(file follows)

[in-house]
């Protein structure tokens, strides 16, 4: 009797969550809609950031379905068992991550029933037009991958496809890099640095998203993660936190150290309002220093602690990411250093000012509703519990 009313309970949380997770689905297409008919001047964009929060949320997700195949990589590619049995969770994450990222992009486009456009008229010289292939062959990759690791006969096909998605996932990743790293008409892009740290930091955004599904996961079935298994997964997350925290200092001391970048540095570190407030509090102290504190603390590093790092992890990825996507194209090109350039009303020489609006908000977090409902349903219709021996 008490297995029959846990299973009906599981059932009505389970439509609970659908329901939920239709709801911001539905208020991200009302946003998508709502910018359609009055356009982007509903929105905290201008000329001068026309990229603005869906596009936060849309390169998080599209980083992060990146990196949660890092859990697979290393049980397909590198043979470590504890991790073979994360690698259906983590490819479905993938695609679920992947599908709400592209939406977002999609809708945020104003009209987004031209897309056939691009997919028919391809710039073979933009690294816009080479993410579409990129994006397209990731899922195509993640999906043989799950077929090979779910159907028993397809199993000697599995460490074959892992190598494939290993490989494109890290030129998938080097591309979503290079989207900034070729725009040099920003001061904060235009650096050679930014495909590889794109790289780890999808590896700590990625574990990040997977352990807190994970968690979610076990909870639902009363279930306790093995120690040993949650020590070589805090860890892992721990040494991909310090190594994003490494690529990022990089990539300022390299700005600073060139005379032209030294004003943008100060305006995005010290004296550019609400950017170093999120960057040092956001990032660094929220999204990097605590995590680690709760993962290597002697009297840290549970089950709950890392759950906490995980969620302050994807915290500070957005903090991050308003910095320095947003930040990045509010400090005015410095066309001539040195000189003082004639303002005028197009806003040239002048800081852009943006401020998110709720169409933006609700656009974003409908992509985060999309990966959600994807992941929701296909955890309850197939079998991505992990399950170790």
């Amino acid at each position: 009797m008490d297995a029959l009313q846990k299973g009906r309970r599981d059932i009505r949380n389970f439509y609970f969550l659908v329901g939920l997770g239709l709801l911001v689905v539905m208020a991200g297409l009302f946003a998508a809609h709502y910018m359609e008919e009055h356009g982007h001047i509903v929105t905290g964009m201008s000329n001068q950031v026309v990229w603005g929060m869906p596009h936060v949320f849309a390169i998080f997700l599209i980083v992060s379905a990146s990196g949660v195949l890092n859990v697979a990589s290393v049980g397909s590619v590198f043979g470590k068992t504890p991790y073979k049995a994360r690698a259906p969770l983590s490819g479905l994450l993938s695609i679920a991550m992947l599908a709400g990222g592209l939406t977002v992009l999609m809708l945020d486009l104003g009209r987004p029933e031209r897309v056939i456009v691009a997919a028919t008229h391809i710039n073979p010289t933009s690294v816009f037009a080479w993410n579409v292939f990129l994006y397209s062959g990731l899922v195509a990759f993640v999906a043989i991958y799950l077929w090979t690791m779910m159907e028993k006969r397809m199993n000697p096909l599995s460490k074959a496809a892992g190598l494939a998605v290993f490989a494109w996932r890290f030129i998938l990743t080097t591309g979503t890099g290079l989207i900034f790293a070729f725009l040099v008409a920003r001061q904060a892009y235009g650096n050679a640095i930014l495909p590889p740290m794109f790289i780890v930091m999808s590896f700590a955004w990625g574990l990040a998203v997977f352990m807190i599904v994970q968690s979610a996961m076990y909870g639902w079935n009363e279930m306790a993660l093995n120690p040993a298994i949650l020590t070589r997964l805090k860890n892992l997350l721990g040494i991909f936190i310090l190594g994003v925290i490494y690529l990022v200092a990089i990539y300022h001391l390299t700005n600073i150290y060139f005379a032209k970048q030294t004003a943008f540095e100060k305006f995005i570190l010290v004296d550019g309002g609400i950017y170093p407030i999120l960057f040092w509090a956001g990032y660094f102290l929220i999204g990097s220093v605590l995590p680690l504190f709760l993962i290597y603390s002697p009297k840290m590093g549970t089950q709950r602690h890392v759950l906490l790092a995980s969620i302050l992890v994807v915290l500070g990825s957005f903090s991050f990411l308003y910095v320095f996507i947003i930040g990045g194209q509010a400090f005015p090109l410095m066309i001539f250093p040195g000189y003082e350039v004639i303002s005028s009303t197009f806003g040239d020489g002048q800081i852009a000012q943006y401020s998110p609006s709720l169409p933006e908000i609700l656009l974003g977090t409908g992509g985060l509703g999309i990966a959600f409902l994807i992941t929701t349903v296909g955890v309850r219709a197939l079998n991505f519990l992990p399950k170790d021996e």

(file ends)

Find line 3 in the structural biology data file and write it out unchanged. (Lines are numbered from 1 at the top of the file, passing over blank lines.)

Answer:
């Amino acid at each position: 009797m008490d297995a029959l009313q846990k299973g009906r309970r599981d059932i009505r949380n389970f439509y609970f969550l659908v329901g939920l997770g239709l709801l911001v689905v539905m208020a991200g297409l009302f946003a998508a809609h709502y910018m359609e008919e009055h356009g982007h001047i509903v929105t905290g964009m201008s000329n001068q950031v026309v990229w603005g929060m869906p596009h936060v949320f849309a390169i998080f997700l599209i980083v992060s379905a990146s990196g949660v195949l890092n859990v697979a990589s290393v049980g397909s590619v590198f043979g470590k068992t504890p991790y073979k049995a994360r690698a259906p969770l983590s490819g479905l994450l993938s695609i679920a991550m992947l599908a709400g990222g592209l939406t977002v992009l999609m809708l945020d486009l104003g009209r987004p029933e031209r897309v056939i456009v691009a997919a028919t008229h391809i710039n073979p010289t933009s690294v816009f037009a080479w993410n579409v292939f990129l994006y397209s062959g990731l899922v195509a990759f993640v999906a043989i991958y799950l077929w090979t690791m779910m159907e028993k006969r397809m199993n000697p096909l599995s460490k074959a496809a892992g190598l494939a998605v290993f490989a494109w996932r890290f030129i998938l990743t080097t591309g979503t890099g290079l989207i900034f790293a070729f725009l040099v008409a920003r001061q904060a892009y235009g650096n050679a640095i930014l495909p590889p740290m794109f790289i780890v930091m999808s590896f700590a955004w990625g574990l990040a998203v997977f352990m807190i599904v994970q968690s979610a996961m076990y909870g639902w079935n009363e279930m306790a993660l093995n120690p040993a298994i949650l020590t070589r997964l805090k860890n892992l997350l721990g040494i991909f936190i310090l190594g994003v925290i490494y690529l990022v200092a990089i990539y300022h001391l390299t700005n600073i150290y060139f005379a032209k970048q030294t004003a943008f540095e100060k305006f995005i570190l010290v004296d550019g309002g609400i950017y170093p407030i999120l960057f040092w509090a956001g990032y660094f102290l929220i999204g990097s220093v605590l995590p680690l504190f709760l993962i290597y603390s002697p009297k840290m590093g549970t089950q709950r602690h890392v759950l906490l790092a995980s969620i302050l992890v994807v915290l500070g990825s957005f903090s991050f990411l308003y910095v320095f996507i947003i930040g990045g194209q509010a400090f005015p090109l410095m066309i001539f250093p040195g000189y003082e350039v004639i303002s005028s009303t197009f806003g040239d020489g002048q800081i852009a000012q943006y401020s998110p609006s709720l169409p933006e908000i609700l656009l974003g977090t409908g992509g985060l509703g999309i990966a959600f409902l994807i992941t929701t349903v296909g955890v309850r219709a197939l079998n991505f519990l992990p399950k170790d021996e």